Berry Song is a book about an island at the edge of a sea, a girl and her grandmother, salmon, herring eggs, and berries. This is a great example of how to connect to the earth. Best for ages 4-8.
For more suggestions, check out this list from King County Libraries.
Food is a universal language that brings people together. Explore the rich culinary traditions of Native American cultures by preparing dishes inspired by their diverse cuisines or visiting Native-owned restaurants. This can be an opportunity to learn about traditional ingredients, cooking methods, and the significance of certain foods in different Native communities. When exploring food traditions, you should also learn about food sovereignty – what it is and how to support food sovereignty for Native American peoples.
For more recipes, check out this list of Native American cookbooks.
Artistic expression is a core element of cultures throughout the world. Native American art has deep roots and great cultural significance. A respectful and thoughtful exploration of Native American art begins with understanding this history and significance. You can visit one of the museums or art galleries listed above, explore resources at your local library, read books on the subject, or access online resources. Once you have a greater understanding of the traditions, cultures, and significance of the different art styles and mediums, you can practice your own artistic expression as a family. You can start with an overview of different art forms you can try and then learn kid-friendly ways to try the art forms at home. Practicing different forms of art not only promotes appreciation for the aesthetic beauty but can also deepen our understanding of different cultures and customs.
It’s important to acknowledge that Native Americans are not just part of our history. Washington is home to nearly 150,000 Native Americans. These marginalized communities have their own needs, aspirations, and challenges. One of the best ways to celebrate this month, is to learn about these needs, aspirations, and challenges so that you can support their efforts and uplift the voices of Native American individuals in your community and beyond.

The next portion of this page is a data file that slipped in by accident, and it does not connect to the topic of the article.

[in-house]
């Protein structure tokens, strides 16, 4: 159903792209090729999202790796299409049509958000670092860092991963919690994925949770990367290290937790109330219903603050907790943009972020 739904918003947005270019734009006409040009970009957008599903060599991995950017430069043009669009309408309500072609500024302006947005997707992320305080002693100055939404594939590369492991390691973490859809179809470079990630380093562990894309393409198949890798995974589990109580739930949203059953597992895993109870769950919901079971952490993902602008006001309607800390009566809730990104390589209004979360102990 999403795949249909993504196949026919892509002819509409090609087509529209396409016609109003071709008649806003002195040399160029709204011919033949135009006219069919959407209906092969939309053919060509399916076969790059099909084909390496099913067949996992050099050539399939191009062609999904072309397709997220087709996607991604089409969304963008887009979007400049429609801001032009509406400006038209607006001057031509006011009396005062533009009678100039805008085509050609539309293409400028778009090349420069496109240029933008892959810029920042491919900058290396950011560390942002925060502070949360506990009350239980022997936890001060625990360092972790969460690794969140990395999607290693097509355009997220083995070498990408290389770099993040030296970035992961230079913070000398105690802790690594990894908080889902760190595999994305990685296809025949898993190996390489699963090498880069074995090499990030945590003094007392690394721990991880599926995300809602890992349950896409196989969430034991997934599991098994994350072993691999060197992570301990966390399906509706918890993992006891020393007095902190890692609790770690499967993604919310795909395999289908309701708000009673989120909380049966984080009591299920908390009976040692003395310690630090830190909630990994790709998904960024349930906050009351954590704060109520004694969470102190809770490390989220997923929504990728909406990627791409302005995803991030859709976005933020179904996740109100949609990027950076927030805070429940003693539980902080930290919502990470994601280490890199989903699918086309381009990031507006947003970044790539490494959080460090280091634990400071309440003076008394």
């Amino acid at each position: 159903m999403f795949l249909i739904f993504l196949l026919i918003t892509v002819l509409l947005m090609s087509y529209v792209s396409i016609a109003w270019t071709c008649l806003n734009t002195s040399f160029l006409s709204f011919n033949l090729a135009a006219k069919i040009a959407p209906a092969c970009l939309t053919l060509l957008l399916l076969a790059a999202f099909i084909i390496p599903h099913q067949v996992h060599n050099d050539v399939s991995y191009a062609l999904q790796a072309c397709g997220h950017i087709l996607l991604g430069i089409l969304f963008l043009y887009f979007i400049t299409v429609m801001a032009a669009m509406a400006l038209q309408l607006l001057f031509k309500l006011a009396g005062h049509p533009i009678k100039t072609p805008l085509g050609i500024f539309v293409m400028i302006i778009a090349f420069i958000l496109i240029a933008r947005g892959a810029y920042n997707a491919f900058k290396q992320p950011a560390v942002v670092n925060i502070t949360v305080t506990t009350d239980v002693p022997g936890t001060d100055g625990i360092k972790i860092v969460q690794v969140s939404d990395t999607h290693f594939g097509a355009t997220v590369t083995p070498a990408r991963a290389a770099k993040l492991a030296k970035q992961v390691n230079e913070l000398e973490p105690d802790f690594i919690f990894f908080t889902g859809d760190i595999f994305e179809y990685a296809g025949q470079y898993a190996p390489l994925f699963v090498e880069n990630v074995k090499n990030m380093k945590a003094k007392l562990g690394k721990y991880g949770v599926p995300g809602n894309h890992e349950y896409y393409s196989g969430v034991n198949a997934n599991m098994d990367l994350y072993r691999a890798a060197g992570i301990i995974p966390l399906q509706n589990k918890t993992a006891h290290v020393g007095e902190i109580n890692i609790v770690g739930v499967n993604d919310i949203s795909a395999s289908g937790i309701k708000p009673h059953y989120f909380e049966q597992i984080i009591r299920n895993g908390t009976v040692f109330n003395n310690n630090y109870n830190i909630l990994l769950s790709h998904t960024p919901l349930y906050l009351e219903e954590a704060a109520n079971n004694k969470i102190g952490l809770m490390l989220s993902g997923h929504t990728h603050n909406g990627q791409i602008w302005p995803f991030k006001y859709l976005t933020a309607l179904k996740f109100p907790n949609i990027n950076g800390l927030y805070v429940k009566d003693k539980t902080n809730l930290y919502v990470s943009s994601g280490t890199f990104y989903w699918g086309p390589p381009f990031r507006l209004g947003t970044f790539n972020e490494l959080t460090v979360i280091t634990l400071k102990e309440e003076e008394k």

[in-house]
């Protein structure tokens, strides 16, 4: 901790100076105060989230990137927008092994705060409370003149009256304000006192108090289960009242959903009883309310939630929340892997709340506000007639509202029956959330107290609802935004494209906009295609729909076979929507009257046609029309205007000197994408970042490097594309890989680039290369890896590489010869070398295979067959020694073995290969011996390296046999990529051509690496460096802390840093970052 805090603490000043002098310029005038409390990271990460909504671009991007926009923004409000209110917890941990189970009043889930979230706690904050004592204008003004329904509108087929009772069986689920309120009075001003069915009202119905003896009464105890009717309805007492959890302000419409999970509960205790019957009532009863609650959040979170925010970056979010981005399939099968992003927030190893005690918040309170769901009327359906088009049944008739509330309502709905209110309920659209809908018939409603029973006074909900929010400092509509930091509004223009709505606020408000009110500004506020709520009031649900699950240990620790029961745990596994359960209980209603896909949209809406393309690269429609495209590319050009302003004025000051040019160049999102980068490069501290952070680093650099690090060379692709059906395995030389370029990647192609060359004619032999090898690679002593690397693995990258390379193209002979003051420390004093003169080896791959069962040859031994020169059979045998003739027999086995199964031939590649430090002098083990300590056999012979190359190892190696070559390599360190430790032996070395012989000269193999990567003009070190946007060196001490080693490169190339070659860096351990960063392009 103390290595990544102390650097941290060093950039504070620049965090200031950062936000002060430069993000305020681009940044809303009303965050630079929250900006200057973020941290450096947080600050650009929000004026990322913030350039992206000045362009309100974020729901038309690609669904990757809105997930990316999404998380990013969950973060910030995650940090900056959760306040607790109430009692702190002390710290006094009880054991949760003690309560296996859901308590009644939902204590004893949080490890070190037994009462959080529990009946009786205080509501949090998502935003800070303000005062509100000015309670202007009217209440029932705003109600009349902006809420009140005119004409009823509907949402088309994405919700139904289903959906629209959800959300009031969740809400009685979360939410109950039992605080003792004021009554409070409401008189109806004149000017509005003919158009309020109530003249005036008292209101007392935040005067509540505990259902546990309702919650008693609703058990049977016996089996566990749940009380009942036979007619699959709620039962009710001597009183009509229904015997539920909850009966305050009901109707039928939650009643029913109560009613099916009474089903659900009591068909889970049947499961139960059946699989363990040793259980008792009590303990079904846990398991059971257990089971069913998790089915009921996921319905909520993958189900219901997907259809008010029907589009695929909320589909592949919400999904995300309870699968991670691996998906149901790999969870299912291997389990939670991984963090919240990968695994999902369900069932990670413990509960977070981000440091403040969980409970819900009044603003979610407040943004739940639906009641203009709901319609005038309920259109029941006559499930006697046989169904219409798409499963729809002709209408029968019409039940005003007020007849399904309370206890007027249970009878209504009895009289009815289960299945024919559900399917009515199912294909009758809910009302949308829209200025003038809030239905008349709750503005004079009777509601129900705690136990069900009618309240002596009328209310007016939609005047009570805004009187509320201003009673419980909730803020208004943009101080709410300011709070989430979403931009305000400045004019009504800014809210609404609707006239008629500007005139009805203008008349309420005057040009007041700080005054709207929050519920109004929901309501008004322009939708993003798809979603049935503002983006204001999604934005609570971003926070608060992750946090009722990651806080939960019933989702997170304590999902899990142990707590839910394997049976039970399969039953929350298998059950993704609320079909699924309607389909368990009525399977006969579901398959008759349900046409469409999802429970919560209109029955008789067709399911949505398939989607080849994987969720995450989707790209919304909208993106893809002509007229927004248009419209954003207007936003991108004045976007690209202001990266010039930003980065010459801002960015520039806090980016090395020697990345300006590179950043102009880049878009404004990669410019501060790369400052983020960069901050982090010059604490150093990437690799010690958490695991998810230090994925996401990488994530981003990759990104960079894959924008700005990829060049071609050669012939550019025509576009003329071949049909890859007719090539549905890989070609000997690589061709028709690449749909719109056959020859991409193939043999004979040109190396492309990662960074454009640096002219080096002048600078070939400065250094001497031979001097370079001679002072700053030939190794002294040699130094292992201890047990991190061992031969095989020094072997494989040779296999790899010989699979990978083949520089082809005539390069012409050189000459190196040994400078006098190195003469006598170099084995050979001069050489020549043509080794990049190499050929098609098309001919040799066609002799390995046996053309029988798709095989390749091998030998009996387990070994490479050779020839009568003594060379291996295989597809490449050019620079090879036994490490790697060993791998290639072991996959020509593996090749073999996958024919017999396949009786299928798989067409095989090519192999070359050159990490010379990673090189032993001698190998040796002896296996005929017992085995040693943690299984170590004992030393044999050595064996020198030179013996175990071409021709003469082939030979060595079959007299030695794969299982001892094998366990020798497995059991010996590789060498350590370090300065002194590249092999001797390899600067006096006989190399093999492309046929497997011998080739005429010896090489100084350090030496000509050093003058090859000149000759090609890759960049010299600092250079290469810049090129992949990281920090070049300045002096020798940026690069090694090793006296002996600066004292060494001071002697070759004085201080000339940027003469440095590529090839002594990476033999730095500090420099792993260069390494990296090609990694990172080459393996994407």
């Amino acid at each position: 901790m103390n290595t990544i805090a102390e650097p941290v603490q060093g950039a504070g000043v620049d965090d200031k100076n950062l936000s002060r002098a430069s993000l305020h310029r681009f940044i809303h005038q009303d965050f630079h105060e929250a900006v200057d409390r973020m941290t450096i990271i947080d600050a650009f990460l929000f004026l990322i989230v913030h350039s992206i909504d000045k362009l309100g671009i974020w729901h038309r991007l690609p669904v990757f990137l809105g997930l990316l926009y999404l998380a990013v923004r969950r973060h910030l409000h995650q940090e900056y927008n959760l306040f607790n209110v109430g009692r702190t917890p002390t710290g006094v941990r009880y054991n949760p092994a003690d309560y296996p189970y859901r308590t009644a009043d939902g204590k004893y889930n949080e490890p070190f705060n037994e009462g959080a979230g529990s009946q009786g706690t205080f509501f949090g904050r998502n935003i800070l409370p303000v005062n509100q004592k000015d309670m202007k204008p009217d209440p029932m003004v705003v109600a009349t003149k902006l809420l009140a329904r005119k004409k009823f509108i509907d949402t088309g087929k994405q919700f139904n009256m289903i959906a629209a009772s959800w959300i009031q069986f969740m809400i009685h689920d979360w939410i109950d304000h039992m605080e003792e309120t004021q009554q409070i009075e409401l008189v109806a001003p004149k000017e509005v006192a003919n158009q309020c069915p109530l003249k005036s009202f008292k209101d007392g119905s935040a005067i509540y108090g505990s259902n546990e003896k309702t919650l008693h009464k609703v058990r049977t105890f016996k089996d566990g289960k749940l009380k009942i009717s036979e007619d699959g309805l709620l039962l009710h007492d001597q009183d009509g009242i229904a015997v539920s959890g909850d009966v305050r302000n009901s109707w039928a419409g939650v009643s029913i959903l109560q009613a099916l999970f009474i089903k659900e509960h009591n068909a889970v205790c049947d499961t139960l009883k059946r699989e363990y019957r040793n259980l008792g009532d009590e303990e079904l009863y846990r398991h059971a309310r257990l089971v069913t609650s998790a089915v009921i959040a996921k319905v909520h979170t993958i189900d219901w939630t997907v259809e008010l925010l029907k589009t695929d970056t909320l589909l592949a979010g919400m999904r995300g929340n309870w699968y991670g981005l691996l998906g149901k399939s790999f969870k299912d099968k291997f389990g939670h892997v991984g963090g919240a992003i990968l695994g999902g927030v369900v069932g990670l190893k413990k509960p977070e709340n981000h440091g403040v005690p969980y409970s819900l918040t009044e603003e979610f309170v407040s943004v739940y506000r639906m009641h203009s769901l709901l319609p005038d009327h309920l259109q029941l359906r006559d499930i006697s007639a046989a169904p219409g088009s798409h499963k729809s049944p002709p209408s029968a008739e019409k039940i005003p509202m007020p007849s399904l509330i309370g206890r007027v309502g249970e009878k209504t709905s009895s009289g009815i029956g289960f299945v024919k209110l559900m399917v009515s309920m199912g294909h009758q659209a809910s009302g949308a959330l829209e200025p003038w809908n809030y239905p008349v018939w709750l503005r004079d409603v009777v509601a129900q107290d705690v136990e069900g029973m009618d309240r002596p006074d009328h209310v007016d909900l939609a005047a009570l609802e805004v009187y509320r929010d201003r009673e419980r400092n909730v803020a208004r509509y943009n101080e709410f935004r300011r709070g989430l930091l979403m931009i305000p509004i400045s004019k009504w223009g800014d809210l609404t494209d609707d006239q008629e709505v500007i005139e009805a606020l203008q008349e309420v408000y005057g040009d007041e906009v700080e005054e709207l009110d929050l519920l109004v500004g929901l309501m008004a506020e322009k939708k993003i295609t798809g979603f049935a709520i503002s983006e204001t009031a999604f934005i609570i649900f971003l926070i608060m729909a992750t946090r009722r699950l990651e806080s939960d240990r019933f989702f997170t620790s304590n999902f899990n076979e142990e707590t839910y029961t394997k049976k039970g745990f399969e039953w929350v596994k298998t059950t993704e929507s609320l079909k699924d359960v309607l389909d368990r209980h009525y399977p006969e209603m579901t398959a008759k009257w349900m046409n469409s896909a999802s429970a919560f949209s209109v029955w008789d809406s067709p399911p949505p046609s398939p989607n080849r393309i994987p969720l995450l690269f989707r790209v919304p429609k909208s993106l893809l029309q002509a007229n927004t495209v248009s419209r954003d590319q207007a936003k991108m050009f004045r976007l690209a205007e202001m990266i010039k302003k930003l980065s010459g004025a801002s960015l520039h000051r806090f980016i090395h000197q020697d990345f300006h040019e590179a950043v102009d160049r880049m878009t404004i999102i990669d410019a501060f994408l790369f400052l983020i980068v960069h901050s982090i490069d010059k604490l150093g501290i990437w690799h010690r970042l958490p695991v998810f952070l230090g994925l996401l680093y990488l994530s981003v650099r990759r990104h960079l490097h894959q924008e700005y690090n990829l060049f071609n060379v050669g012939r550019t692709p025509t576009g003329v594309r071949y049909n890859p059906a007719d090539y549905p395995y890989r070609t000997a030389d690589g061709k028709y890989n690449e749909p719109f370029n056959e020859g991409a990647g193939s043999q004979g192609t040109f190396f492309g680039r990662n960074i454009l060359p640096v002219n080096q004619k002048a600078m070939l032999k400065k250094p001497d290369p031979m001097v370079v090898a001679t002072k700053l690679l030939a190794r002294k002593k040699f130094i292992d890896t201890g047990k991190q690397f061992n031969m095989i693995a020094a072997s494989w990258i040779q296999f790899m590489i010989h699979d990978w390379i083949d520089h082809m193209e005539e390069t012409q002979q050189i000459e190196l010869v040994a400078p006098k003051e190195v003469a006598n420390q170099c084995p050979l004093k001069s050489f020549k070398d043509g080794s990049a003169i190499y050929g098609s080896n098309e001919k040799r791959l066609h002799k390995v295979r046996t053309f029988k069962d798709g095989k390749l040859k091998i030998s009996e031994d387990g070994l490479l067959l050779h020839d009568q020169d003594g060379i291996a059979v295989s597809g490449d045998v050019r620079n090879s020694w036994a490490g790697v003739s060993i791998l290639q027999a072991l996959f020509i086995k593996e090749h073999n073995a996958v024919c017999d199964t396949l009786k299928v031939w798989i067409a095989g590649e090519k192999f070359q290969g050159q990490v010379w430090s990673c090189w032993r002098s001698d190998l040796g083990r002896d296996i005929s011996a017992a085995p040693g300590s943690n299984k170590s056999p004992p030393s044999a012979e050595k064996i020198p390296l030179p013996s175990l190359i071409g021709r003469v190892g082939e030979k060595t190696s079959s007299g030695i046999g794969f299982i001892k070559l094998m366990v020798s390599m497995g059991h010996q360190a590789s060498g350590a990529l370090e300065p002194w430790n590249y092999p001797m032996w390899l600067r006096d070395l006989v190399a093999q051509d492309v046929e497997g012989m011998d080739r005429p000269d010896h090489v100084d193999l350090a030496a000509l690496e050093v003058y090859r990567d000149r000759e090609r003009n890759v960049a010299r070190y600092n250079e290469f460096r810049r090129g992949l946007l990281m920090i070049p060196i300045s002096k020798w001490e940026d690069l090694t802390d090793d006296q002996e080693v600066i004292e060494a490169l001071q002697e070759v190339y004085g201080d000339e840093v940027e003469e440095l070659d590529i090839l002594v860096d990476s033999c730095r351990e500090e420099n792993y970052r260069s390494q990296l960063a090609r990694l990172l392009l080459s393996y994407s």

You can start by learning more about the land you occupy. Long before you lived where you live, the land was inhabited and cultivated by Native Americans. Learning the history of your area can be an interesting and enlightening project. A Canadian nonprofit, Native Land, created an interactive map of tribal boundaries around the world, including in the Pacific Northwest. You can filter the results by exact address. Land acknowledgements have become a common way to recognize the history of local lands, but to truly make an impact, learn ways to go beyond the acknowledgement itself.
Other ways to support our Native communities include, attending events organized by Native communities in your area, participating in discussions that uplift Native voices, giving to the Native American Rights Fund, supporting Native rights organizations, and shopping at native-owned businesses.
Creating a Better Future for All
As we celebrate Native American History Month, let us approach the occasion with sensitivity, respect, and a genuine desire to learn. By incorporating these thoughtful and respectful activities into our family lives, we not only honor the rich history and traditions of Native American peoples but also contribute to fostering a more inclusive and interconnected society. We hope this month can serve as a stepping stone toward a future where every voice is heard, every story is valued, and every culture is embraced.